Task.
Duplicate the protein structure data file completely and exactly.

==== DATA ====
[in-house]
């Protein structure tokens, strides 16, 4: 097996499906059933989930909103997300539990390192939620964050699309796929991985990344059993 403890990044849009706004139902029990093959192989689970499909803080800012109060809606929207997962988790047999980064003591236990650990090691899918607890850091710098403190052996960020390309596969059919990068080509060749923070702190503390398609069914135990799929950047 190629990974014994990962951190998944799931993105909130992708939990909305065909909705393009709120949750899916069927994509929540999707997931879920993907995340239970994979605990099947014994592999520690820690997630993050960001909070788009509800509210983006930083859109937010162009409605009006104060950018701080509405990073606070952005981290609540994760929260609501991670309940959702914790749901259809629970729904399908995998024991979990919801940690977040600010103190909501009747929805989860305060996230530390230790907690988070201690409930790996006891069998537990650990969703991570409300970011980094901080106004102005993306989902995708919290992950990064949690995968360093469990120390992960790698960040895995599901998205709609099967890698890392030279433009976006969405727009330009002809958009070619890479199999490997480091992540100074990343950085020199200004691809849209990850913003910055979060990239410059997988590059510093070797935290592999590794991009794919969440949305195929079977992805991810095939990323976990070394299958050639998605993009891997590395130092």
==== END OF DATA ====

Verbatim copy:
[in-house]
């Protein structure tokens, strides 16, 4: 097996499906059933989930909103997300539990390192939620964050699309796929991985990344059993 403890990044849009706004139902029990093959192989689970499909803080800012109060809606929207997962988790047999980064003591236990650990090691899918607890850091710098403190052996960020390309596969059919990068080509060749923070702190503390398609069914135990799929950047 190629990974014994990962951190998944799931993105909130992708939990909305065909909705393009709120949750899916069927994509929540999707997931879920993907995340239970994979605990099947014994592999520690820690997630993050960001909070788009509800509210983006930083859109937010162009409605009006104060950018701080509405990073606070952005981290609540994760929260609501991670309940959702914790749901259809629970729904399908995998024991979990919801940690977040600010103190909501009747929805989860305060996230530390230790907690988070201690409930790996006891069998537990650990969703991570409300970011980094901080106004102005993306989902995708919290992950990064949690995968360093469990120390992960790698960040895995599901998205709609099967890698890392030279433009976006969405727009330009002809958009070619890479199999490997480091992540100074990343950085020199200004691809849209990850913003910055979060990239410059997988590059510093070797935290592999590794991009794919969440949305195929079977992805991810095939990323976990070394299958050639998605993009891997590395130092």